These authors contributed equally to this work
In vivo biocompatibility and biodegradation of a novel thin and mechanically stable collagen scaffold
Article first published online: 8 AUG 2013
Copyright © 2013 Wiley Periodicals, Inc.
Journal of Biomedical Materials Research Part A
Volume 102, Issue 4, pages 1173–1179, April 2014
How to Cite
How to cite this article: 2014. In vivo biocompatibility and biodegradation of a novel thin and mechanically stable collagen scaffold. J Biomed Mater Res Part A 2014;102A:1173–1179., , , , , , .
- Issue published online: 21 FEB 2014
- Article first published online: 8 AUG 2013
- Accepted manuscript online: 13 MAY 2013 05:42AM EST
- Manuscript Accepted: 2 MAY 2013
- Manuscript Revised: 9 APR 2013
- Manuscript Received: 4 FEB 2013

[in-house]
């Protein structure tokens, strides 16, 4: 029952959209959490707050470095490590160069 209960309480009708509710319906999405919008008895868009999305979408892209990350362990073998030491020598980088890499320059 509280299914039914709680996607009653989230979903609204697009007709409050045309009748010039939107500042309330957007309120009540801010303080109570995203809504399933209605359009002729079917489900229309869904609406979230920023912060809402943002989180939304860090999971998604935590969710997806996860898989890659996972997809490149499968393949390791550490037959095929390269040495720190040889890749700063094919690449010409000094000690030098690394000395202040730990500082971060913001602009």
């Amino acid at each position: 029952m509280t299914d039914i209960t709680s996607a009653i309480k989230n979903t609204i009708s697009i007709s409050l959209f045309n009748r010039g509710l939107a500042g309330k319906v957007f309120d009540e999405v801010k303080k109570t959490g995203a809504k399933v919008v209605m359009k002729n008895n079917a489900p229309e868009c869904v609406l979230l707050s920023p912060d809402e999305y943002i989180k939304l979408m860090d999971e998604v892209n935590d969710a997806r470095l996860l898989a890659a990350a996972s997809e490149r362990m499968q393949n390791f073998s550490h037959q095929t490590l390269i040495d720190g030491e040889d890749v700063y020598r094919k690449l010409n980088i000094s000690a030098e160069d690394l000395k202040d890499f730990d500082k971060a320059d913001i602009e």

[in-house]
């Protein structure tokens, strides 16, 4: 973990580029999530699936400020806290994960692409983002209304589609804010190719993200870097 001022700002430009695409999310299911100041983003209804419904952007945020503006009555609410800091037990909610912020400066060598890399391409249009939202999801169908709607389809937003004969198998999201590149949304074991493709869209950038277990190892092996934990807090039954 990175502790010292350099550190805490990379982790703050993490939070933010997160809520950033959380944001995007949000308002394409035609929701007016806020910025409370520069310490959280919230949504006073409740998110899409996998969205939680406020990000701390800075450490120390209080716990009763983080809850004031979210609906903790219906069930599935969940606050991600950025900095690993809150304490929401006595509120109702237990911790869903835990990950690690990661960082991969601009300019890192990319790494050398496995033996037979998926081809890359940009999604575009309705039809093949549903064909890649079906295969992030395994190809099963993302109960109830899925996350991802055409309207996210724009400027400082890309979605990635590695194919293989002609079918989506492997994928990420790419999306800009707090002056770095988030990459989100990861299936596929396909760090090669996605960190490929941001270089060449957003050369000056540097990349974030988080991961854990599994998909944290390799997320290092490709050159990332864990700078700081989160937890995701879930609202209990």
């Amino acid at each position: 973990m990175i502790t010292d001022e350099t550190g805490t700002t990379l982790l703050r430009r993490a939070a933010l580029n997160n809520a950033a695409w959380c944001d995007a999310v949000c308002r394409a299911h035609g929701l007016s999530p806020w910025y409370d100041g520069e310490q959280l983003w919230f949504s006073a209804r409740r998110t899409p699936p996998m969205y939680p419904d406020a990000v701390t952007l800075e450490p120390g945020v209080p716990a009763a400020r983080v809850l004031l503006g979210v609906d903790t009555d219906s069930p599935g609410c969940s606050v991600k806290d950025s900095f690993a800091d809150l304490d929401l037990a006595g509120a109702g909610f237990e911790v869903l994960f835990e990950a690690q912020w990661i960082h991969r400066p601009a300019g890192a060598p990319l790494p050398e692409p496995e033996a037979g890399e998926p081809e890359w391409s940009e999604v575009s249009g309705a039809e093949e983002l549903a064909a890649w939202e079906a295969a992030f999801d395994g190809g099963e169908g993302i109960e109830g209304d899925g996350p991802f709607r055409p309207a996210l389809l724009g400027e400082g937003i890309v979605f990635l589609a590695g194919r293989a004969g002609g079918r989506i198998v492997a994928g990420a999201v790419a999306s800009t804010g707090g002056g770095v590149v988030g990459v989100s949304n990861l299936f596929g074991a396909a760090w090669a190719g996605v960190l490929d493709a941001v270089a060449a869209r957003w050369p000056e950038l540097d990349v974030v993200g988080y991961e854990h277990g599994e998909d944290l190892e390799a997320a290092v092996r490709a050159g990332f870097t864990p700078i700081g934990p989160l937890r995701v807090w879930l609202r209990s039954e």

- tissue engineering;
- in vivo;
The demand for scaffolds comprised of natural materials such as collagen has increased in recent years. However, many scaffolds rely on chemical or physical modifications in order to comply with the necessary requirements for biomedical engineering. We evaluated the in vivo biocompatibility and biodegradation of a novel, thin, mechanically stable, and chemically non-crosslinked collagen cell carrier (CCC). CCC was implanted subcutaneously into 25 adult Lewis rats and biopsies were taken on days 7, 14, 21, 42, and 84 after surgery. For histological analysis, paraffin sections of implanted skin were immunolabeled for CD68 and stained by hematoxylin–eosin and Masson–Goldner's trichrome method. Macroscopic analysis of skin surface during wound healing process showed a normal physiological reaction. Biodegradation of CCC was completed 42 days after subcutaneous implantation. Histological evaluation revealed no evidence of encapsulation, scar formation, or long-term vascularization and inflammation. The collagen type I based biomaterial demonstrated a high in vivo biocompatibility, low irritability, complete resorption, and replacement by autologous tissue. The in vivo biocompatibility and degradation behavior encourage for further evaluation of CCC in surgical applications and regenerative medicine. © 2013 Wiley Periodicals, Inc. J Biomed Mater Res Part A: 102A: 1173–1179, 2014.